This teaching resource will guide you through consecutive steps to explore the biological structure of the insulin molecule – from primary to quaternary structure.
How to start:
Insulin is initially synthesized as preproinsulin, a 110 amino acid polypeptide that contains additional sequences:
After preproinsulin is translated in the endoplasmic reticulum, an enzyme cuts off the 24 amino-terminal amino acids, leaving proinsulin, which in turn folds and allows the formation of the disulphide bonds between cysteine residues.
At this stage, the protein passes into the Golgi apparatus, where the C peptide is removed, forming mature insulin, which is then stored in the Golgi vesicles.
The mature insulin protein consists of two polypeptide chains (A- and B-chains). The A-chain is composed of 21 amino acids, the B-chain of 30 amino acids.
The mature insulin protein consists of two polypeptide chains (A- and B-chains). The A-chain is composed of 21 amino acids, the B-chain of 30 amino acids (find sequences below).
Compare the A-chains (and the B-chains) of human and pig insulins in the following activity by aligning their amino acid sequences. Are there any differences in the amino acid sequences?
Note: In order to submit the second set of sequences you may need to refresh your page and the MUSCLE search box will be empty again.
Step 1 – Compare the A-chains:
“>>sp|P01308|90-110, Insulin A-chain, Human
>sp|P01315|88-108, Insulin A-chain, Pig
Step2 – Compare the B-chains:
>sp|P01308|25-54, Insulin B-chain, Human
>sp|P01315|25-54, Insulin B-chain, Pig
The secondary structure is determined by two a-helices in the A-chain.
The B-chain has a major a-helix section and a beta-sheet region. It folds sharply around the A-chain (see tertiary structure).
The tertiary structure is stabilized by disulphide bridges (see insulin worksheet). The external part of the protein is polar, while internally it is mostly hydrophobic.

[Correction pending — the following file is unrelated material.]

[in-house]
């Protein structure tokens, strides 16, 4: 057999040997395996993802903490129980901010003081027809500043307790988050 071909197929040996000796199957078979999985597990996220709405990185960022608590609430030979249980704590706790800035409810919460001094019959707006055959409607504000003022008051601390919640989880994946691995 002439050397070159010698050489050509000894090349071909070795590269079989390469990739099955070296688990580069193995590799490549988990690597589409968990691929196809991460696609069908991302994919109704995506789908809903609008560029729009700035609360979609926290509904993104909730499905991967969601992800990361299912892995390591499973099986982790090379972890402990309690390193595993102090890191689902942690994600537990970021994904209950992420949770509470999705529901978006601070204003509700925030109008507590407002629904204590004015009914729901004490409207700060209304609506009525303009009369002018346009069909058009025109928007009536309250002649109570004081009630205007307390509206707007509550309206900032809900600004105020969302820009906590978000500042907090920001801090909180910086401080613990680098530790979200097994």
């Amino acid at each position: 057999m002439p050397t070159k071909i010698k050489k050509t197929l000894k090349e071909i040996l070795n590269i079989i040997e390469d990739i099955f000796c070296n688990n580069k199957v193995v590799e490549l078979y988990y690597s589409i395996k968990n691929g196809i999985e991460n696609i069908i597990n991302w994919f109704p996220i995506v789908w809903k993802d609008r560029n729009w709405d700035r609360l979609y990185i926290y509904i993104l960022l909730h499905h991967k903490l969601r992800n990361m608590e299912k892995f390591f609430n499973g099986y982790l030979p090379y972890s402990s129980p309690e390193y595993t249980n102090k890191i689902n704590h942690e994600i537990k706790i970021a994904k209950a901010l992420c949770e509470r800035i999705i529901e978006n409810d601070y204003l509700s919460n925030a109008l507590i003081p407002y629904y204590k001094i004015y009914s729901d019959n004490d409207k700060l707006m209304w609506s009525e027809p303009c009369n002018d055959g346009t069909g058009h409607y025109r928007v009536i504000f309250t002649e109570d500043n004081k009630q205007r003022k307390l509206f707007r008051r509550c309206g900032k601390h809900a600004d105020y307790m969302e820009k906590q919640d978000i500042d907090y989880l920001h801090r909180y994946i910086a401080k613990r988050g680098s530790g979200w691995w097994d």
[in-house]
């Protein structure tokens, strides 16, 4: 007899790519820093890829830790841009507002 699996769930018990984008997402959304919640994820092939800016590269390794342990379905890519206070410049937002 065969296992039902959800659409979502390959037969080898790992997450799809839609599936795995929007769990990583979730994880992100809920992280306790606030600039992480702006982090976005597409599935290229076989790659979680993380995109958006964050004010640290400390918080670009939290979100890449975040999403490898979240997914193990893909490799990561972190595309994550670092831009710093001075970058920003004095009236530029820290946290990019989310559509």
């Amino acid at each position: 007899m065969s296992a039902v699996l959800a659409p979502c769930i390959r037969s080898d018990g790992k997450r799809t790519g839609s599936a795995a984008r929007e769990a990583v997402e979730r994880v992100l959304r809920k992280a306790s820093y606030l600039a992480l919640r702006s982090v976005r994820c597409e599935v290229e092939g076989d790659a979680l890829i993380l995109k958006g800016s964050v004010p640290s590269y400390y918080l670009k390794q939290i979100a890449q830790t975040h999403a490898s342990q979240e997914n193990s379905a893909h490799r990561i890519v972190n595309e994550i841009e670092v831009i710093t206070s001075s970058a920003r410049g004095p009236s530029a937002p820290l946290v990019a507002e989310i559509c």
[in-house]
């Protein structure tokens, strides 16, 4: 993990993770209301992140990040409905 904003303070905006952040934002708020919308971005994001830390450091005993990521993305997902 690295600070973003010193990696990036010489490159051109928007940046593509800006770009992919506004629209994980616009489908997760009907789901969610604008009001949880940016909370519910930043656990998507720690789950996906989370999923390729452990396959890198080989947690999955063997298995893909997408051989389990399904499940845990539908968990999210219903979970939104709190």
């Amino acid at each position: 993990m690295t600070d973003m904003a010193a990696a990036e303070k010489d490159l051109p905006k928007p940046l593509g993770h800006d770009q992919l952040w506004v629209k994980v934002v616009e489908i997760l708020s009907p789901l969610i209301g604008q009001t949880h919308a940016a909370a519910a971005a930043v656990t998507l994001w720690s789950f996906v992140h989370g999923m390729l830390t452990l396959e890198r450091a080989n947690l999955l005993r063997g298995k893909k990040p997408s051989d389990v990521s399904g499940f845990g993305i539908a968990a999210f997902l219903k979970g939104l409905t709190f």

Insulin is formed by two polypeptide chains (A- and B-chains), held together by two disulphide bridges; a third disulphide bridge is situated within the A-chain.
As far as the quaternary structure is concerned insulin tends to form dimers in solution, owing to the formation of hydrogen bonds between the C-terminal ends of the B-chain.
Download and print worksheet:
Take the revision quiz and test your knowledge on this amazing molecule.
Christiane Schaffitzel and her team study the function and three-dimensional structure of ribosomes using a combination of molecular biology, biochemistry and cryo-electron microscopy. In her talk, Christiane gives an overview of the steps involved in protein synthesis and the role ribosomes play in the process. She then illustrates how her research group uses cryo-electron microscopy to study the structures of these fascinating molecules. Christiane’s central research questions are: what we can learn from the make up of these fascinating molecules and how are synthesised proteins targeted to their destinations?
Topic area: Structural & Computational biology, Cell biology
Age group: 16-19
Author: ELLS Team